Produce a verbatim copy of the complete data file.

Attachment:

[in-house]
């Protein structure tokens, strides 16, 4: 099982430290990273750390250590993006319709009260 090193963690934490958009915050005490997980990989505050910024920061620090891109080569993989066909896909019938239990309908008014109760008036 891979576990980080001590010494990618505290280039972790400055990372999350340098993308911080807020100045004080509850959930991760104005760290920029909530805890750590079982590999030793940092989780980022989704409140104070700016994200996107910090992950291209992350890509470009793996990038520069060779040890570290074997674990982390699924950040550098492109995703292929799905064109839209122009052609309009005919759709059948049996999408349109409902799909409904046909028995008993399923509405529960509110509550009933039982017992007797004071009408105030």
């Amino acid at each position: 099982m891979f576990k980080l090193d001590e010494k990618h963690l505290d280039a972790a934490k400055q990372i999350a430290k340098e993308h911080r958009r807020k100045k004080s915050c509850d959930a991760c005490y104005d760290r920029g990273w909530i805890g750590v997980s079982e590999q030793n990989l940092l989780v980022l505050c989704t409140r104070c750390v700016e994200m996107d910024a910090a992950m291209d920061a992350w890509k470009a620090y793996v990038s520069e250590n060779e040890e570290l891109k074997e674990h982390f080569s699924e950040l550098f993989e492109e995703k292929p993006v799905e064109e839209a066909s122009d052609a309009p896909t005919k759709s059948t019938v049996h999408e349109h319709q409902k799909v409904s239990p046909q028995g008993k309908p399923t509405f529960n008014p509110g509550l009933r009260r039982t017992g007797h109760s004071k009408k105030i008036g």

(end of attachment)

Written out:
[in-house]
């Protein structure tokens, strides 16, 4: 099982430290990273750390250590993006319709009260 090193963690934490958009915050005490997980990989505050910024920061620090891109080569993989066909896909019938239990309908008014109760008036 891979576990980080001590010494990618505290280039972790400055990372999350340098993308911080807020100045004080509850959930991760104005760290920029909530805890750590079982590999030793940092989780980022989704409140104070700016994200996107910090992950291209992350890509470009793996990038520069060779040890570290074997674990982390699924950040550098492109995703292929799905064109839209122009052609309009005919759709059948049996999408349109409902799909409904046909028995008993399923509405529960509110509550009933039982017992007797004071009408105030």
């Amino acid at each position: 099982m891979f576990k980080l090193d001590e010494k990618h963690l505290d280039a972790a934490k400055q990372i999350a430290k340098e993308h911080r958009r807020k100045k004080s915050c509850d959930a991760c005490y104005d760290r920029g990273w909530i805890g750590v997980s079982e590999q030793n990989l940092l989780v980022l505050c989704t409140r104070c750390v700016e994200m996107d910024a910090a992950m291209d920061a992350w890509k470009a620090y793996v990038s520069e250590n060779e040890e570290l891109k074997e674990h982390f080569s699924e950040l550098f993989e492109e995703k292929p993006v799905e064109e839209a066909s122009d052609a309009p896909t005919k759709s059948t019938v049996h999408e349109h319709q409902k799909v409904s239990p046909q028995g008993k309908p399923t509405f529960n008014p509110g509550l009933r009260r039982t017992g007797h109760s004071k009408k105030i008036g």